Consumers continue to report that mortgage servicers are difficult to work with.
Under pressure from the Obama administration, Bank of America says it has stepped up its efforts to modify mortgages through the White House's Home Affordable Modification Program.
Bank of America now says more than 12,700 of its mortgage holders have a permanent Home Affordable modification, up from nearly 3,200 a month earlier. Another 13,700 permanent modifications are pending, meaning final modified loan terms have been approved and documents have been sent for the customers' signatures, which will be their final step to a completed modification.
A reading of the Federal Reserve regulations suggests the law won't do what you think it will.
In some ways, the CARD Act of 2009 was everything health care reform was not. It enjoyed broad bipartisan support, passing the House and Senate by 361-64 and 90-5, respectively. It dealt with topics familiar to most Americans in simple terms. And it was refreshingly short, at only 33 pages.
A person might think that would make it a model for other legislation, an example of how effective government can be if reasonable people cast aside their partisan differences and write simple rules to make our lives better.
Then again, maybe not.
Music can affect our financial behavior, so don't take Lady Gaga shopping at Macy's. She could be helpful at Kroger.
We all know about the importance of the right music for workouts, the best music for a romantic evening and maybe even the most effective music to lull the baby (or yourself) to sleep. But who knew that music can make a difference in your financial life?
Numerous studies have linked music to spending behavior, writes Gina Roberts-Grey at CreditCards.com. “In fact, the kinds of music you listen to can impact your opinion of your finances, the likelihood you'll blow your budget at the grocery store and your approach to balancing your checkbook or paying credit card bills.”
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So what kind of music is best for various times in one’s financial life?
Airline fees are on the rise, but there are ways to save money on tickets that you probably didn't know.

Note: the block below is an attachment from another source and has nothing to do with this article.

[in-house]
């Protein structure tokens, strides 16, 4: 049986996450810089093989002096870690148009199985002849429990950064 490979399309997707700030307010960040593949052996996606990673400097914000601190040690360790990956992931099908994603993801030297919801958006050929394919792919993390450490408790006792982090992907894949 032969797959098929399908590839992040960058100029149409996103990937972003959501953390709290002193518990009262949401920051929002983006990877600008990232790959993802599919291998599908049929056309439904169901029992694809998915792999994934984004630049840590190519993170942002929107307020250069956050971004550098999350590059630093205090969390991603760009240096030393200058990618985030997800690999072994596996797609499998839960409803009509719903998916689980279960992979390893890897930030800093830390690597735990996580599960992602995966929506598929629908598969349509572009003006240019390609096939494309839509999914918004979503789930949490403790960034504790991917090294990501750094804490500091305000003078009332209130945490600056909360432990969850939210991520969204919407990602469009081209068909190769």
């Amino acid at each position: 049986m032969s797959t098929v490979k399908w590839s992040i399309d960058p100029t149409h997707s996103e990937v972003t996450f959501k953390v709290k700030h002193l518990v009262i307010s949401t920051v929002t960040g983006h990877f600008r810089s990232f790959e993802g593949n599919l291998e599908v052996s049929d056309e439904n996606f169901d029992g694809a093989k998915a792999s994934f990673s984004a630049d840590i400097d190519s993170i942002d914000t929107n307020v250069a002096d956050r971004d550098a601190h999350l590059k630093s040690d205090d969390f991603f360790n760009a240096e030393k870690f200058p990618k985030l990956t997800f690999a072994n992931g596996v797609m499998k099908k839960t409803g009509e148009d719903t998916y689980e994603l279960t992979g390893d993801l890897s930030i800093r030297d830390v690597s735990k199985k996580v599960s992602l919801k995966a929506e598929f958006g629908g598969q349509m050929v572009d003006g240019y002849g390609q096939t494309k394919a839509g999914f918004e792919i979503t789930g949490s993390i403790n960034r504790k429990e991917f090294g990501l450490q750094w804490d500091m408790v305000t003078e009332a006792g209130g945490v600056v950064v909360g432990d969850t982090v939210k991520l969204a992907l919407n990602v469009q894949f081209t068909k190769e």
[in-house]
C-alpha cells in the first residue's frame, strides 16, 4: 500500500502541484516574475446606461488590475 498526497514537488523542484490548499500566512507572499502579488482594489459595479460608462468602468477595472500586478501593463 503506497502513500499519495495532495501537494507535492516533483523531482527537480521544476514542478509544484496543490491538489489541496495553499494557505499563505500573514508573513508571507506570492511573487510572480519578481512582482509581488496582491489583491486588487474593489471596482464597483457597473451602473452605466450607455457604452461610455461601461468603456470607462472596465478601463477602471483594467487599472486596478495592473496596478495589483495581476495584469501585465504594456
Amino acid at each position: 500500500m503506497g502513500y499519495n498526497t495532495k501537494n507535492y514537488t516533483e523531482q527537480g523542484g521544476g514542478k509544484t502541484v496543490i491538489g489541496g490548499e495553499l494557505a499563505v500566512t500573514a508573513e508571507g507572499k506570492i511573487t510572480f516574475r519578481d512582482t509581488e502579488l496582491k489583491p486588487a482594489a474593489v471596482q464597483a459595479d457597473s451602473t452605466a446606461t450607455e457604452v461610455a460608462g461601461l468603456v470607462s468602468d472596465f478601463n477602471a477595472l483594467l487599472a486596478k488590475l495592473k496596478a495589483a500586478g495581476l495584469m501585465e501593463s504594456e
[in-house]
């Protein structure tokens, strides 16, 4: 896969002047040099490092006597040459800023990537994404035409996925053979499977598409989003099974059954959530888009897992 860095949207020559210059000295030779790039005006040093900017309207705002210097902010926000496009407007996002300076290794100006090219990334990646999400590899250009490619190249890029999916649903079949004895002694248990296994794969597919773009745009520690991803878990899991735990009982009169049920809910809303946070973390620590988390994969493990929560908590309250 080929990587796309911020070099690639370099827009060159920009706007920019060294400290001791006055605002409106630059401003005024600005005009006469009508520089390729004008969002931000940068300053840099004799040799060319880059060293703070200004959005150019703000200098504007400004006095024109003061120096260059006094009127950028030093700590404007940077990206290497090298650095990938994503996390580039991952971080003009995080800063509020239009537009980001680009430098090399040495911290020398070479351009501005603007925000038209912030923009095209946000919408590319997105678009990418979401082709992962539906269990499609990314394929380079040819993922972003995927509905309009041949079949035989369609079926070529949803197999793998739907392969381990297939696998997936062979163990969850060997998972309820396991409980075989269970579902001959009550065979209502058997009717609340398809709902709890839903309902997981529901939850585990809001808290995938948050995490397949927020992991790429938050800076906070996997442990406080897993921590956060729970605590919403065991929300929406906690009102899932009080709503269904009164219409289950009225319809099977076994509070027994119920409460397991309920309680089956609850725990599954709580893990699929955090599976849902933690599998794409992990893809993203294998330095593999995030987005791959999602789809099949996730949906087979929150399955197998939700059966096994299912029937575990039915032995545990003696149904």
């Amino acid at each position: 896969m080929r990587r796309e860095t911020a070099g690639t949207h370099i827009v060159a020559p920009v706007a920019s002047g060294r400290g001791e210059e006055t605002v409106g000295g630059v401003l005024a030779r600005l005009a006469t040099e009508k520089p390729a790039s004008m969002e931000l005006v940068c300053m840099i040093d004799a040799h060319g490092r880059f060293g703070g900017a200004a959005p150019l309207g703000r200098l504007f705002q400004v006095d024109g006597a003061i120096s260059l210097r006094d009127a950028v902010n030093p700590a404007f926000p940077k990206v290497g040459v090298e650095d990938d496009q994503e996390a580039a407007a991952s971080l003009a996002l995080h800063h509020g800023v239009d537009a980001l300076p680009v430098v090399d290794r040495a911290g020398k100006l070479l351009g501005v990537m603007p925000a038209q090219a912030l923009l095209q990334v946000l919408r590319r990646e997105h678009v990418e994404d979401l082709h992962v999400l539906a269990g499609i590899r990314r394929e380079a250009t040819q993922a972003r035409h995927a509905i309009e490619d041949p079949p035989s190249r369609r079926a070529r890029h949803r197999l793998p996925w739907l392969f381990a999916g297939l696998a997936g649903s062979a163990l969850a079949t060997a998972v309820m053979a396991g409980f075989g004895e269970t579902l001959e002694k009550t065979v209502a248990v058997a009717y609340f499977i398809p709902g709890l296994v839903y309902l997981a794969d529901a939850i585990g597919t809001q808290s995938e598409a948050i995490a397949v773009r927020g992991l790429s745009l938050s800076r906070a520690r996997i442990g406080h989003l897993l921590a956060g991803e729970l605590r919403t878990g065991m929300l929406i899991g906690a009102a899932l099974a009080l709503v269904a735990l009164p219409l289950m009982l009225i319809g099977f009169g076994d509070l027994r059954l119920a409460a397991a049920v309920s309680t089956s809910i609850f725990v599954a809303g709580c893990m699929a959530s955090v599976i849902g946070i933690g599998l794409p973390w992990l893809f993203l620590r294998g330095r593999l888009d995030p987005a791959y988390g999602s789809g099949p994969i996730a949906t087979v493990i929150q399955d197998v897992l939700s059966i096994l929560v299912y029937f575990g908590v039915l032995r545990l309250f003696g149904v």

Newsflash: Flying isn’t cheap.
As airlines have come under greater pressure from elevated fuel prices and a decline in travel demand, many have rolled out new fees that only begin when you purchase your ticket. Depending on your carrier, bags, leg room and even pretzels could cost you a premium.
“Their most lucrative area, business travel, was hit hard -- instead of cutting people, businesses cut travel,” says Rick Seaney, CEO of FareCompare.com, an airfare comparison shopping site. “They’re having to figure out other ways to make up shortfalls in revenue.”
Although you might feel nickel-and-dimed, roughly 20% of all flights would have empty seats if the carriers didn’t discount, Seaney says. That means there are opportunities for savvy shoppers. The key to saving on air travel is to understand a few basic rules.
April 15 is taxing enough without blowing big bucks on paid preparers who are either overkill or overpriced.
As long as you file your taxes on time and accurately, the IRS doesn't care if you do it with a dull pencil or with the assistance of a $500-an-hour tax attorney. But if you're going to pay a pro, don't overpay. In fact, for many people, there's no reason to pay at all.
It's easier than ever to find printable and uploadable coupons.
You could sit and wait every week for your Sunday paper to shower you with coupons for your next money-saving shopping trip -- or you could go out there and get them yourself -- online. We checked out some of the best sites for getting both printable and traditional coupons via the Web.
Coupons. Just plug in your ZIP code and see what offers are available to you. In addition to getting printable coupons for cents (and dollars) off cereal, coffee, diapers and more, you can see which restaurants are offering deals in your area. Another nifty feature? Skip the printing and just upload the coupons to your chain store savings card (like Kroger, for example). Take your card with you when you check out and let the cashier scan your card. No need to stuff coupons in your purse or wallet.
HSBC's customer-advocacy score was a lowly 16%.
One year after the financial meltdown and resulting bank bailouts, consumers have regained some trust in some financial institutions, according to a report by Forrester Research.
"But the positive sentiment is not evenly distributed," the research group said in a statement accompanying the report.
Retailers from Wal-Mart to Staples are increasing the number of private-label products and cutting back on name-brand goods.
Are you noticing more store brands and fewer national brands on shelves when you shop?
We’re not sure which came first, but as customers seek to save money by turning to cheaper store brands, retailers are seeking to maximize profits by increasing the number of store- brand products they offer. In some case, that means some national brands are being pushed off the shelves.
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